Not all the spiritual paths are actually saying the same thing or pointing-to the same “result” of training in their methods.  That is a bit of a heresy in pop-spirituality circles, but it’s true.

The basic distinctions are between “dualistic,” e.g., classical yoga à la Patānjali or Sant Mat, and “non-dual,” e.g., Advaita Vedanta.

There is also the difference between paths that emphasize transcendence (e.g., Theravada, Patānjali’s yoga, and Advaita Vedanta) and paths that emphasize embodiment (e.g., Sufism, Shingon Buddhism, classical Tantra, and Vajrayana).

How these different modes handle the mechanics of consciousness and how they run energy are actually quite different.

The paths of transcendence hold that we’re “done” when we “reach” the Absolute and regard all the intervening planes and all manifestation as illusory or just leela, Divine Play.

The reason for this is in the “ascent” — which is not an ascent the way one climbs a ladder, but an aperture into perceiving each successively-finer vibrational plane. As one proceeds, the laws  of each plane become fewer but more profound and one understands how the finer planes are more fundamental to the structure of existence than the grosser ones … until the only law is Unity.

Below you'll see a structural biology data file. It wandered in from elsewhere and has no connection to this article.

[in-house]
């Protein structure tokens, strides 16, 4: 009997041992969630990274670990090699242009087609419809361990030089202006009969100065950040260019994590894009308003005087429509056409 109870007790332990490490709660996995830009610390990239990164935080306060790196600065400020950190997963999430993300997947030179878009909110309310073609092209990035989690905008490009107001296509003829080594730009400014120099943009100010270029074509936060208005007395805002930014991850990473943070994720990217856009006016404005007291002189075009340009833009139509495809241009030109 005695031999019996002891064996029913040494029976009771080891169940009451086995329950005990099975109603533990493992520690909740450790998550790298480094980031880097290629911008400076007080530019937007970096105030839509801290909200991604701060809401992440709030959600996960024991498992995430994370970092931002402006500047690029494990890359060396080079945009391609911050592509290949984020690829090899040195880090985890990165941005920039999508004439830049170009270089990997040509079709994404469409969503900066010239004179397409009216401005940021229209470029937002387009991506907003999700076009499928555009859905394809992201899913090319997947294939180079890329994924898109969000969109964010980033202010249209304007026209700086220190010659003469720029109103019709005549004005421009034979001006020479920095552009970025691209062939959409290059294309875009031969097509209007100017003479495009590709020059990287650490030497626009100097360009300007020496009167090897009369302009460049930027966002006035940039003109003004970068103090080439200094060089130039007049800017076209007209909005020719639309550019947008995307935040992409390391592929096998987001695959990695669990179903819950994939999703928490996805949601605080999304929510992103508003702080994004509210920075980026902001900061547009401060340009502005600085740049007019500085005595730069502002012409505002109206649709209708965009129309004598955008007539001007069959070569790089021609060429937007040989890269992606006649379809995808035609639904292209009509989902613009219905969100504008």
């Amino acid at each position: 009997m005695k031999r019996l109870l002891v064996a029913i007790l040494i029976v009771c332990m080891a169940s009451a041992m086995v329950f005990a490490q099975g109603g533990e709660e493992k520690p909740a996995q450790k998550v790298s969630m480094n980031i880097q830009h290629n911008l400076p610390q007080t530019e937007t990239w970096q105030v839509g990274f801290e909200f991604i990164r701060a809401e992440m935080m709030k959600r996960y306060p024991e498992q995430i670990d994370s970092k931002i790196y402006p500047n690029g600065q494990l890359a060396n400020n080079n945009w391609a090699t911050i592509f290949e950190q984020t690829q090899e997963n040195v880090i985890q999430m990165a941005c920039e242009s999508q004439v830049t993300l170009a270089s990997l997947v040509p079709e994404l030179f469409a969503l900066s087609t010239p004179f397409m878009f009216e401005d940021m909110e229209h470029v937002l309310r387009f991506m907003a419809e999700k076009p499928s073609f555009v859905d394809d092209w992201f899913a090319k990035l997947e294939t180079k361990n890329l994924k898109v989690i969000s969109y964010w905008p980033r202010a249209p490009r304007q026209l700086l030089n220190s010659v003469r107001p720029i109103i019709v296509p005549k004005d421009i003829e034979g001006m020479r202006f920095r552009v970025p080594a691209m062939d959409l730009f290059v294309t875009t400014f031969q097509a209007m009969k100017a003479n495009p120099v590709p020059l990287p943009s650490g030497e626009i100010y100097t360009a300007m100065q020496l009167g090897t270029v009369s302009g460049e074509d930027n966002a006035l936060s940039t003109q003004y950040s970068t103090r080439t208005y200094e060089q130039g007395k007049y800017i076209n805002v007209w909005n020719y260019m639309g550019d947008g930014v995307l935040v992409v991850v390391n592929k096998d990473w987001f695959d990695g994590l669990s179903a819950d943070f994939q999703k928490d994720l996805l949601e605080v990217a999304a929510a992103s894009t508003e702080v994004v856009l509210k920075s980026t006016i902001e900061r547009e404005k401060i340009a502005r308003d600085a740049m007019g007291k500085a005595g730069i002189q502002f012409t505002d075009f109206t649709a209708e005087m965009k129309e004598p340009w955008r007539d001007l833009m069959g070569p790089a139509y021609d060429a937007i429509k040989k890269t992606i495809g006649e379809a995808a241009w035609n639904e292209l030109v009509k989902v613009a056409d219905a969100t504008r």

But when you retrace your incarnation from the Unmanifest into life, following the living thread of the Divine Impulse that eventually becomes yourself (and there are practices for this), a bunch of things show up that were imperceptible on the “ascent” — one of them being the purpose of incarnation and of existence-in-general.

And you see that all the planes are real, according to the appertaining laws of each plane — and because they all arise inside The One Being, they are as real as Oneness is real.

And you see how dualistic the intellectual “non-dualists” actually are.  They understand neither unity nor duality.

On a path of embodiment, becomes our task to live the realization of Oneness, in all of its contradictions, incongruities, and ambiguities, as fully as we can. Even when it’s janky, even when we don’t understand it.

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